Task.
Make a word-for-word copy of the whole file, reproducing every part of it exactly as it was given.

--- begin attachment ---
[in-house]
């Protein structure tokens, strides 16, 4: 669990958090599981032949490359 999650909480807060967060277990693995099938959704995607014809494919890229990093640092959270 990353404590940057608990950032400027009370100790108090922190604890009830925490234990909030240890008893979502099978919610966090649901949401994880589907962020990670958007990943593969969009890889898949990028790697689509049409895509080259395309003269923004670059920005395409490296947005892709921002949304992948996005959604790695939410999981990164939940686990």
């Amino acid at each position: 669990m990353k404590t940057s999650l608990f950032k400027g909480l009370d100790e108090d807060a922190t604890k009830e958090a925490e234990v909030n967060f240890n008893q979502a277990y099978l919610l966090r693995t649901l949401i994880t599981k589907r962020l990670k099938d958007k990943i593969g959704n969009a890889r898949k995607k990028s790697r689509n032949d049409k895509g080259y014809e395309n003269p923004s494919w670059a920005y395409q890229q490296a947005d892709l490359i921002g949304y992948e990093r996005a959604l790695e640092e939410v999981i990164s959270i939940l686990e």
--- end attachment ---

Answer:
[in-house]
């Protein structure tokens, strides 16, 4: 669990958090599981032949490359 999650909480807060967060277990693995099938959704995607014809494919890229990093640092959270 990353404590940057608990950032400027009370100790108090922190604890009830925490234990909030240890008893979502099978919610966090649901949401994880589907962020990670958007990943593969969009890889898949990028790697689509049409895509080259395309003269923004670059920005395409490296947005892709921002949304992948996005959604790695939410999981990164939940686990």
């Amino acid at each position: 669990m990353k404590t940057s999650l608990f950032k400027g909480l009370d100790e108090d807060a922190t604890k009830e958090a925490e234990v909030n967060f240890n008893q979502a277990y099978l919610l966090r693995t649901l949401i994880t599981k589907r962020l990670k099938d958007k990943i593969g959704n969009a890889r898949k995607k990028s790697r689509n032949d049409k895509g080259y014809e395309n003269p923004s494919w670059a920005y395409q890229q490296a947005d892709l490359i921002g949304y992948e990093r996005a959604l790695e640092e939410v999981i990164s959270i939940l686990e």